Ethan, we had a chance to drink a beer at the Drawbridge Inn in Ft. Mitchell, Kentucky a few years ago when you presented to the Cincinnati CWRT.

    Dave

  6. The “Jew Order” does seem to be a popular subject on blogs nowadays. I’m not particularly interested in it, because it seems to me to have been an aberration.

    The Lost Cause take on Grant and the Civil War in general had a really strong hold on me too, despite my lack of interest in the Civil War up until a few years ago. I think it came from my high school teacher, the college professors who taught me the undergraduate survey courses, and I suppose being in the South (although I think the last factor was of neglibile importance). The thing that got me interested in the Civil War was reading McPherson. I remember when I initially read his positive portrayal of Grant, I thought it was really interesting, but I couldn’t bring myself to believe it. I felt like McPherson’s Union sympathies were clouding his judgment. I had basically the same reaction I got when reading those articles by Fred Barnes and other conservatives who try to convince us that George W. Bush is a misunderstood genius. Yeah, right.

    I disagree that Grant won “because of superior resources.” If you said that superior resources were a necessary but not a sufficient preresquisite for Grant’s winning (which is superficially true due to the fact that all prior generals had superior resources but didn’t win), then I might agree with you. But I don’t think we can say with certainty that superior resources were even a necessary preresquisite. If the disparity in resources were somehow different, the tactical and strategic picture would be so altered that I don’t think we can intelligently guess what would have happened, one way or the other.

    The primary reason Lee looks good in the Overland Campaign is because circumstances finally compelled him to remain on the tactical defensive most of the time (and circumstances likewise compelled Grant to constantly be on the attack). Supposing Grant did not have an overwhelming advantage in numbers or resources, perhaps Lee’s characteristic aggressiveness would have manifested itself again, and Grant would have been in a position to take up the tactical defensive or exploit the various risks and gambles that Lee was so fond of making.

    On the other hand, I think we can make a better educated guess with regards to your other counterfactual: what if Grant had faced Lee in 1862? I think in those circumstances, Grant probably would have won. If the Seven Days had been prosecuted with the aggressiveness and tenacity that Grant had displayed a few months earlier at Shiloh, is it not likely the case that Richmond would have fallen? I am not a McClellan hater, but I think his caution defeated him moreso than did Robert E. Lee on the Peninsula. The performance of Lee and his subordinates in the Seven Days was characterized by a blundering aggressiveness, as far as I can tell. I think Grant would have reciprocated that blundering aggressiveness and won (I don’t think the fall of Richmond would have ended the war though).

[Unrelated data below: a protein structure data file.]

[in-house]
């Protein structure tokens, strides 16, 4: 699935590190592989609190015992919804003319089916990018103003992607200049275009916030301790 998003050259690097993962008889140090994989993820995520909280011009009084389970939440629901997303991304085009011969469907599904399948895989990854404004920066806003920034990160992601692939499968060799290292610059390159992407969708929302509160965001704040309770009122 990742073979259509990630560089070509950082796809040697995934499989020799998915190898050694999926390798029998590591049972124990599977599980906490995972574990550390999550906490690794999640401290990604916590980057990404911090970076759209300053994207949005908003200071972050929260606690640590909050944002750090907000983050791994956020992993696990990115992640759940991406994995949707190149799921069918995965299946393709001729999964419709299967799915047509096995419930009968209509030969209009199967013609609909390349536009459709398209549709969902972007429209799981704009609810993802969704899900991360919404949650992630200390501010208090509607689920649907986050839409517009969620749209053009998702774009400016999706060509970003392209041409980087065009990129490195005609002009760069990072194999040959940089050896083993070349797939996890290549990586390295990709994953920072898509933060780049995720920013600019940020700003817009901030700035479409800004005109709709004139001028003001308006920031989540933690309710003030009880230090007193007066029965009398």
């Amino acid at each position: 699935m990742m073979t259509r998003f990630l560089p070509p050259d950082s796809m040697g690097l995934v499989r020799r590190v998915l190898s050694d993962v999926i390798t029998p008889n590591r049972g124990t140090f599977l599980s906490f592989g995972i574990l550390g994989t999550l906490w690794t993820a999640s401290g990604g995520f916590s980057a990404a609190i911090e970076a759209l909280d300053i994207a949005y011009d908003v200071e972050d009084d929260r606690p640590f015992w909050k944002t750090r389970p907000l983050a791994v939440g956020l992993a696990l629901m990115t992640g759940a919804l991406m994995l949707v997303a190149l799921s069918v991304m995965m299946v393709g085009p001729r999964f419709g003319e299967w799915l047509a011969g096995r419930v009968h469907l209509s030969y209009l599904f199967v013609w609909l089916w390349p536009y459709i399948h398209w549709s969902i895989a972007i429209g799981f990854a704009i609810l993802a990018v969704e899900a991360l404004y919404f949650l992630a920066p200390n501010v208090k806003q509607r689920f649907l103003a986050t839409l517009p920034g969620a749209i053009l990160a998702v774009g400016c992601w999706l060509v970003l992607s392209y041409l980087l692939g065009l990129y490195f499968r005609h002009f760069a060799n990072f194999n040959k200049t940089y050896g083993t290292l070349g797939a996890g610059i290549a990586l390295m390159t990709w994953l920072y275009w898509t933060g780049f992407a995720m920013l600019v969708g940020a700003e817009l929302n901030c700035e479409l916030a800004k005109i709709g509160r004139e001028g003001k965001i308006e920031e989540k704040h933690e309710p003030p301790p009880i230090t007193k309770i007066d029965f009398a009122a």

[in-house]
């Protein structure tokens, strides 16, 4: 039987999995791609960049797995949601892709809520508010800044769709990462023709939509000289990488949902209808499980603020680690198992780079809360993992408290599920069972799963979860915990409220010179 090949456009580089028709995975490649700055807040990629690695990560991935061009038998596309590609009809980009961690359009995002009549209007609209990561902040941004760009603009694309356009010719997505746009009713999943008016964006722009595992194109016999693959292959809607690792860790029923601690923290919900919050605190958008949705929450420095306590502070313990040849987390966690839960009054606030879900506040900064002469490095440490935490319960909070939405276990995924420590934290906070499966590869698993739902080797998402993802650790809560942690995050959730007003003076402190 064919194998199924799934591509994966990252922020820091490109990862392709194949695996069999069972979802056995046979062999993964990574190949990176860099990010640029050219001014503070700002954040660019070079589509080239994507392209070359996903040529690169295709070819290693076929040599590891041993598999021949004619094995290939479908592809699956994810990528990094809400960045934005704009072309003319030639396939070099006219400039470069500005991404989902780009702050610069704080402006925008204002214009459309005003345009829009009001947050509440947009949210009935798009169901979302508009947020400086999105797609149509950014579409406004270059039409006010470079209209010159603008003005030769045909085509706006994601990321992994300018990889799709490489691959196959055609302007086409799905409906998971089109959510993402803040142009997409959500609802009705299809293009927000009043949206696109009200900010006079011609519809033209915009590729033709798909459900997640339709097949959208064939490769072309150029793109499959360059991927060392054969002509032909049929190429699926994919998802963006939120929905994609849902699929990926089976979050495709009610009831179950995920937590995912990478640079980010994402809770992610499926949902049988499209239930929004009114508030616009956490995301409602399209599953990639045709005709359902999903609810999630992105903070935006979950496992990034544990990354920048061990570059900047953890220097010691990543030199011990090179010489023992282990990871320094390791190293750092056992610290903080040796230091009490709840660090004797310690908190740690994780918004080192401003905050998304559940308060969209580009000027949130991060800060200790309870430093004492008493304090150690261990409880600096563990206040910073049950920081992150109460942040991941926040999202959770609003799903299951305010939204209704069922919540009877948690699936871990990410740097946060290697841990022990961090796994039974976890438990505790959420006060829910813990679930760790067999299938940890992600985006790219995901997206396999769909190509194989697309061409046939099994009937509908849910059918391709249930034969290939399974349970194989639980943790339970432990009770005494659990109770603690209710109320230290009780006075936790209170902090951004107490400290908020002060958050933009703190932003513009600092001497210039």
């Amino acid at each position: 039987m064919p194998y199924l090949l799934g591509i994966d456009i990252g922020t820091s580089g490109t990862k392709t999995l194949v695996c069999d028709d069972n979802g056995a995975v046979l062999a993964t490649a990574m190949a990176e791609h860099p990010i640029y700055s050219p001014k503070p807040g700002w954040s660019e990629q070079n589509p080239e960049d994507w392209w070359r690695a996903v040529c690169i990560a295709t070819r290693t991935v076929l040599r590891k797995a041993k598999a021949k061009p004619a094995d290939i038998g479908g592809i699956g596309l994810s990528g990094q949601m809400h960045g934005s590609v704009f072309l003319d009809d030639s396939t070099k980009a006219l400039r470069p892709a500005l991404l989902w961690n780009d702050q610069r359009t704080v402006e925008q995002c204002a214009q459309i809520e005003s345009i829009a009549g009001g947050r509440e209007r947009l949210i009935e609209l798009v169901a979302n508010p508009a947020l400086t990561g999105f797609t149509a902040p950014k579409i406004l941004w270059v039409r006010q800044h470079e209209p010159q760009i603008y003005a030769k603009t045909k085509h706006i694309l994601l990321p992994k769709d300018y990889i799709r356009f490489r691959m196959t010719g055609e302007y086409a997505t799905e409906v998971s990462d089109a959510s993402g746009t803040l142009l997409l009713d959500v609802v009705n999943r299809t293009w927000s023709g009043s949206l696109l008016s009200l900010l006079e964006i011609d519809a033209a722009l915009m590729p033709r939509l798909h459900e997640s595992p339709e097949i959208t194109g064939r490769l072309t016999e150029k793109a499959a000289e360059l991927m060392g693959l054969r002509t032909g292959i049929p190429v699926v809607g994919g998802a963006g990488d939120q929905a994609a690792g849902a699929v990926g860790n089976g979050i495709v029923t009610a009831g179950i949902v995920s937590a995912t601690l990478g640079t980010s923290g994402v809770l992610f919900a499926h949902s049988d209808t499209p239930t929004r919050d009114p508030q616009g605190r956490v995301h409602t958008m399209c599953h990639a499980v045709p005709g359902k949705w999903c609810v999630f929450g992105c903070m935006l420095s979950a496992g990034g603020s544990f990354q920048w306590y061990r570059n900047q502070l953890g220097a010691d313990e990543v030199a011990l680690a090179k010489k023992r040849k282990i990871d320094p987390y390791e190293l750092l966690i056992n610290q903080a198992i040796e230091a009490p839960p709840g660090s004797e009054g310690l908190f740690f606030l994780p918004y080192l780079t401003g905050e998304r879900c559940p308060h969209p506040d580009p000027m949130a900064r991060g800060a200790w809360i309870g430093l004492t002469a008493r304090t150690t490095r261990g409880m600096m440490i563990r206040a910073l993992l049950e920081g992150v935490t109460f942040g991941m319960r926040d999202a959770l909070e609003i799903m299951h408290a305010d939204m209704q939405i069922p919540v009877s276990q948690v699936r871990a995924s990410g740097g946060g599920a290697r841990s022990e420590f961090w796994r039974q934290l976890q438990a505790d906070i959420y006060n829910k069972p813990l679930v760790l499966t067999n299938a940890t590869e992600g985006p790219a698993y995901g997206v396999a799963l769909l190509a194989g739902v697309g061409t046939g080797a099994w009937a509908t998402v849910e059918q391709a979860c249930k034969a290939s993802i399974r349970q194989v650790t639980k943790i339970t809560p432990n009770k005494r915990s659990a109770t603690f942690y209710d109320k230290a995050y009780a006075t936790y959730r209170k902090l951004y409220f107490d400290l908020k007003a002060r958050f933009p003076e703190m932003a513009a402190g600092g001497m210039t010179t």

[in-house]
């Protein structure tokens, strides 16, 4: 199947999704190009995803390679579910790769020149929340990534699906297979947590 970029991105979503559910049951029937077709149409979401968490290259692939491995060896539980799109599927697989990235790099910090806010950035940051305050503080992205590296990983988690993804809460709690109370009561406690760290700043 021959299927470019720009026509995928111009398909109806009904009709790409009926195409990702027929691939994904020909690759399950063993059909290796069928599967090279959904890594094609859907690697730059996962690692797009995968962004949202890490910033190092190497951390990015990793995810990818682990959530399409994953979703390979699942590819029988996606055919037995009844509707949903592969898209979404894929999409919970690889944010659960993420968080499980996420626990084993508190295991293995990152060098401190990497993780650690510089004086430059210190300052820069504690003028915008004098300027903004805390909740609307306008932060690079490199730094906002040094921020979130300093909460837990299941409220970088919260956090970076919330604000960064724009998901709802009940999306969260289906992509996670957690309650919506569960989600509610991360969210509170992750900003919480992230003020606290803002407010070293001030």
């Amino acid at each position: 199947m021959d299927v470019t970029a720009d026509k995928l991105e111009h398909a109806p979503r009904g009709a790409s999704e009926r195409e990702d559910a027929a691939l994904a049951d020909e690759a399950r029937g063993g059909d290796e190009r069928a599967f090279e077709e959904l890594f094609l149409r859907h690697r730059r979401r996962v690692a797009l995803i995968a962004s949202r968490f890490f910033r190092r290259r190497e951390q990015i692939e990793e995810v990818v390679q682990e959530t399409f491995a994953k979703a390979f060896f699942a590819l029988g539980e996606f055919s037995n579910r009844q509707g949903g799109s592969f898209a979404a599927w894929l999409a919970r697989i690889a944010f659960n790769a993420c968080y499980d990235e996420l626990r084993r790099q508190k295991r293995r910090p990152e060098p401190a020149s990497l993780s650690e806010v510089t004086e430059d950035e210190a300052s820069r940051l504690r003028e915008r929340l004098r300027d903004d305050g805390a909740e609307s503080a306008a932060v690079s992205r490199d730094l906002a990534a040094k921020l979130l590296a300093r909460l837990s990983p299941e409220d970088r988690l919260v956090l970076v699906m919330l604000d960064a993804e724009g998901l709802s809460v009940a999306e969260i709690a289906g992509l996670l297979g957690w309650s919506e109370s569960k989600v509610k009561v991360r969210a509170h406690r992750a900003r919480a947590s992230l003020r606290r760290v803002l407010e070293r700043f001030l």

7. Ethan,
    Speaking of priceless quotes, I loved the one from “The Office”‘s Michael Scott, “Abraham Lincoln once said that ‘If you’re a racist, I will attack you with the North’ and these are the principles I carry with me in the workplace. ”

    Drew

  8. Ethan, I think your book was one of the most interesting CW books I’ve read in a long time, but ultimately I found your thesis unconvincing. McClellan is seen as a flawed figure because, well, he was a flawed figure. He wanted to fight a war almost w/o making it a war, which has got to be one of the dumbest notions an otherwise intelligent man ever tried.

  9. On Grant: Clearly, within the Civil War history community, the “drunken butcher” stereotype is demolished. But I don’t think it is amongst the general public. Within my friends and family and colleagues at work, when my Civil War interest comes up, I am often asked what my specific interest is. And when I say that one of my interests is US Grant, back comes the inevitable question, “Was he really a drunk?” And I have seen supposedly knowledgeable folks on online discussion groups make claims about unlimited resources.

  10. I think the typical view of McClellan is starting to change but check out this upcoming book gag. http://www.mcfarlandpub.com/book-2.php?isbn=0-7864-2894-5

  11. all im gonna say is that grant would dominate lee in a fistfight